Albert Chevallier Tayler, RBC (British, 1862-1925) Bless, O God, these Thy gifts to our use  25 1/2 x 36 1/4in (65 x 92cm)

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Lot 88
Albert Chevallier Tayler, RBC
(British, 1862-1925)
Bless, O God, these Thy gifts to our use 25 1/2 x 36 1/4in (65 x 92cm)

Sold for US$ 60,000 inc. premium
Albert Chevallier Tayler, RBC (British, 1862-1925)
Bless, O God, these Thy gifts to our use
signed and dated 'A. CHEVALLIER TAYLER./1887.' (lower left)
oil on canvas
25 1/2 x 36 1/4in (65 x 92cm)

Footnotes

  • Provenance
    with Arthur Tooth, 1887.
    Private collection, Long Island, New York.

    Exhibited
    London, Royal Academy, 1887, no. 601

    Literature
    Alice Meynell, 'Newlyn' Art Journal, 1889. p.99
    Caroline Fox & Francis Greenacre, Painting in Newlyn 1880-1930, Exhibition catalogue, p.71

    The present lot is a major example of Chevallier Tayler's square-brush painting, from the artist's most important period. Produced in Newlyn, Cornwall, during the winter of 1886/87, the work was the artist's first major critical success, and was hung in a prodigious place at the Royal Academy summer exhibition of 1887. Stanhope Forbes, the father of the Newlyn school, was a great champion of the work, believing that Tayler had finally found his direction, and that perhaps now he would be more successful in selling his paintings. Indeed, the work was purchased by the dealer Arthur Tooth for £70, who also sponsored Tayler to spend the Summer of 1887 painting in Venice.

    Tayler was born in Leytonstone, into a family of modest means, and won a scholarship to the Slade in 1879. Like many of his contemporaries, he furthered his education at the famous Paris ateliers of Laurens and Carolus Duran. Tayler arrived in Newlyn in September 1884, taking lodgings at Bellvue, where Stanhope Forbes and Blandford Fletcher were already settled. He came and went over the next ten years, with Forbes' letters noting with sadness each departure, and greeting each return with excitement. Tayler was clearly a popular and gregarious member of the community: Forbes described him as 'a ray of sunshine in the house' while Frank Bourdillon noted 'Tayler is much occupied in Penzance and has the faculty of making himself so popular that he is out nearly every evening'.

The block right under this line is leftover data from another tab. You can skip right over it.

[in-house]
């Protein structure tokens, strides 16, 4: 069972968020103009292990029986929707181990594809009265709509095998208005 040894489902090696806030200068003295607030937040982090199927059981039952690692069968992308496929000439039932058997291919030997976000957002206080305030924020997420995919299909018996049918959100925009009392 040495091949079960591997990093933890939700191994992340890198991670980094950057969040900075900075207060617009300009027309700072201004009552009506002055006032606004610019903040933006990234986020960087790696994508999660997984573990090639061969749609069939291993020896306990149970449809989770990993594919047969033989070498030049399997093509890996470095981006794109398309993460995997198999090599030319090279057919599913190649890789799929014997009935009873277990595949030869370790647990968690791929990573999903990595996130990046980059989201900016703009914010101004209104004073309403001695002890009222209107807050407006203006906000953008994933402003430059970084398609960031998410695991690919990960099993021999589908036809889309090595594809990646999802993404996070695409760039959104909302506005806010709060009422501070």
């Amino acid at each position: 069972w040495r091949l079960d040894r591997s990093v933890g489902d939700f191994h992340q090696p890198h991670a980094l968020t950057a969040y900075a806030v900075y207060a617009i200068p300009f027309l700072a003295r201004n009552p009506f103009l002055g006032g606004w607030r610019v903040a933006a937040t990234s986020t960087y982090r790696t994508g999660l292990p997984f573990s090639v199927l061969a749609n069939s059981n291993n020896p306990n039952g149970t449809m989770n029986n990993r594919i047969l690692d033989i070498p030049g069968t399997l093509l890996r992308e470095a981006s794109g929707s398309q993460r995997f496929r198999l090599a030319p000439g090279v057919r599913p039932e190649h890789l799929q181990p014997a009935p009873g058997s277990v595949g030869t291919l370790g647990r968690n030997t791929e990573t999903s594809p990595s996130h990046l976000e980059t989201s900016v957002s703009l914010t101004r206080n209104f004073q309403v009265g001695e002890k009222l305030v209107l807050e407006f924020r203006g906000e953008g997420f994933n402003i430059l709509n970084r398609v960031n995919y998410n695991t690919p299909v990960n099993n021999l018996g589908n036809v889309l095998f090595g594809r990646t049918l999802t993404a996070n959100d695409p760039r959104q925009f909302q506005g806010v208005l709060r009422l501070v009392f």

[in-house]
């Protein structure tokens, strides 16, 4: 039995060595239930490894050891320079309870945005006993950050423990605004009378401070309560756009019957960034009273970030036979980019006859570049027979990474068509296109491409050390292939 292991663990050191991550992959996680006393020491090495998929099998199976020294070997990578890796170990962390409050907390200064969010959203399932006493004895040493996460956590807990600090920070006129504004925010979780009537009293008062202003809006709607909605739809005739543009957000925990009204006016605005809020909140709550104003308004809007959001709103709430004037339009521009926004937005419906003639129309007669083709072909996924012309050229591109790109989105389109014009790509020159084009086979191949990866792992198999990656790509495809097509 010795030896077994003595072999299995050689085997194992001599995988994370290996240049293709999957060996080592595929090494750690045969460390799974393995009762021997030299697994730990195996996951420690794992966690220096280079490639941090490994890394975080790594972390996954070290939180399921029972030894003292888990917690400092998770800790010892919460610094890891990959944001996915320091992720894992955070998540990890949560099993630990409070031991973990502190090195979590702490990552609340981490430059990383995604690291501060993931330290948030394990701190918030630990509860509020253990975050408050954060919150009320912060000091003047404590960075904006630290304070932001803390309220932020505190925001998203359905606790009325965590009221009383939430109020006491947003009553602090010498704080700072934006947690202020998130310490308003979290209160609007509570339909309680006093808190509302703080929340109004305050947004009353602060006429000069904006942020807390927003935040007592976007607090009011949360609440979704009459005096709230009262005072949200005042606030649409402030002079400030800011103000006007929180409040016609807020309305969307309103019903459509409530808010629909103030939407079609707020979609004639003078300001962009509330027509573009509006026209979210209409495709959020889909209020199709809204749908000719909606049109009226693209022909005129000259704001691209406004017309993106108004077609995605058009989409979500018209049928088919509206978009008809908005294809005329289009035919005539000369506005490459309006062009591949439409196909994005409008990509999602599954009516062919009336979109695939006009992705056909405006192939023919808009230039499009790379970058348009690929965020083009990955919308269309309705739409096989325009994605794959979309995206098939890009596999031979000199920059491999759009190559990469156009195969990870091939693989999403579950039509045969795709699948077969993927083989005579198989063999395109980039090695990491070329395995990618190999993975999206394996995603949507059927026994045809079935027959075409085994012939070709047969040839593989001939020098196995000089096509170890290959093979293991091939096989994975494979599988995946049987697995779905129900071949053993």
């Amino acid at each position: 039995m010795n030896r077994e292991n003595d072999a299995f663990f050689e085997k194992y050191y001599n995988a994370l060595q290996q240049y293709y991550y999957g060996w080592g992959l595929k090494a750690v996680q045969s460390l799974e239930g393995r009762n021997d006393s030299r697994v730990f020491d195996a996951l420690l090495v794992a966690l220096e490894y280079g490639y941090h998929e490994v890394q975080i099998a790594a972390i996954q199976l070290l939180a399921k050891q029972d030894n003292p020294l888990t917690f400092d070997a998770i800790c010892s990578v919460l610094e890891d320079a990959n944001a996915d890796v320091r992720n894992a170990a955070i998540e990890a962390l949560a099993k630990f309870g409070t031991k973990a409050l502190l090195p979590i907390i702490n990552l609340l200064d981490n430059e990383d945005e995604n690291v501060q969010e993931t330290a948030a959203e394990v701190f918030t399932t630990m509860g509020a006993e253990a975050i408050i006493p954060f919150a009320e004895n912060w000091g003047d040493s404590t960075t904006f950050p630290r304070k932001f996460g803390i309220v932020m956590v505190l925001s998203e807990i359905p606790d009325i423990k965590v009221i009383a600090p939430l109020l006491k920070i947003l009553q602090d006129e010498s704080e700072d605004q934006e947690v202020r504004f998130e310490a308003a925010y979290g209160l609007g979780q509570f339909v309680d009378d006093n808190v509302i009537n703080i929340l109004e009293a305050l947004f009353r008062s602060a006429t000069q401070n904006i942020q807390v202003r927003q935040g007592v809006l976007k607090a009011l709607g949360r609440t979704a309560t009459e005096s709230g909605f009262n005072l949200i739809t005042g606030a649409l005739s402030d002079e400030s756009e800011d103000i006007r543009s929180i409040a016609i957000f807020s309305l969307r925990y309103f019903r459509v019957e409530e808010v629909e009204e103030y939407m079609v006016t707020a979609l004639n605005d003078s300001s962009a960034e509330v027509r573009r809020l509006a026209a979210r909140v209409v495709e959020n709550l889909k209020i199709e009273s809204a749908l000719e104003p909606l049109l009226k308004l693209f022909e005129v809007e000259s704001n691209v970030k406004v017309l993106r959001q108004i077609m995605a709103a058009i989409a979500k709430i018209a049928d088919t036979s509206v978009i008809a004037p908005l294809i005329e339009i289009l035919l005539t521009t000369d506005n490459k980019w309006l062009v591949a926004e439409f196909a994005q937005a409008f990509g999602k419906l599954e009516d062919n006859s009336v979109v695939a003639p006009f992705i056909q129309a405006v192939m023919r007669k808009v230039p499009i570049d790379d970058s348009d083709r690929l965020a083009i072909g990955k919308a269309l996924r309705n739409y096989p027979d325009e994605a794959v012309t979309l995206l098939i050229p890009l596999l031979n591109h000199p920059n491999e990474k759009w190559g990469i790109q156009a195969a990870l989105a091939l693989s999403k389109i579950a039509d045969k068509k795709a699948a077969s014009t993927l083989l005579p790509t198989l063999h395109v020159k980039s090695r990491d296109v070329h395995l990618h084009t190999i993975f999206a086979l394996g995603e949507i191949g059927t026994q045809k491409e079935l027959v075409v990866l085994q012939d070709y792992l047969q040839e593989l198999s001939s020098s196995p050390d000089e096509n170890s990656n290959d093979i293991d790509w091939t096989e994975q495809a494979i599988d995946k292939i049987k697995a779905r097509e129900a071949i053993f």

It is interesting to note that the present lot predates Frank Bramley's now iconic Newlyn painting Hopeless Dawn, (RA 1888), with which it shares many compositional similarities. The success Bramley's work, purchased for the nation by Chantrey Bequest, brought increased critical attention to the Newlyn artists. For Alice Meynell, writing in the Art Journal in 1889, Bless, O God, these Thy gifts to our use is 'removed from the fictions of the studio', a typical example of how the Newlyn painters 'prove their love of truth' by painting from life, using local characters for their models, and local homes as the settings for their works. The critical success of the painting seems to have invigorated Tayler, and in the following year he produced a small number of important interiors, which are among his finest paintings; works such as The council of three (NEAC, 1888, sold Bonhams London, 23 January 2013, lot 96), A Dress Rehearsal (RA, 1888) and The house of Cards (1888), which are all painted in sympathy with the principles of the Newyln school.

    While the composition of the present lot has echoes of the work of Bramley, Forbes and Walter Langley, Tayler's choice of subject also reflects the artists' religious faith. Tayler's insistence on attending church on Sundays was seen by Forbes as his 'only weak point', and by the 1890s the artist's choice of subjects had become increasingly Catholic; by 1895 he had left Newlyn for good, returning to live and work in London, where he continued to exhibit until the early 1900s.
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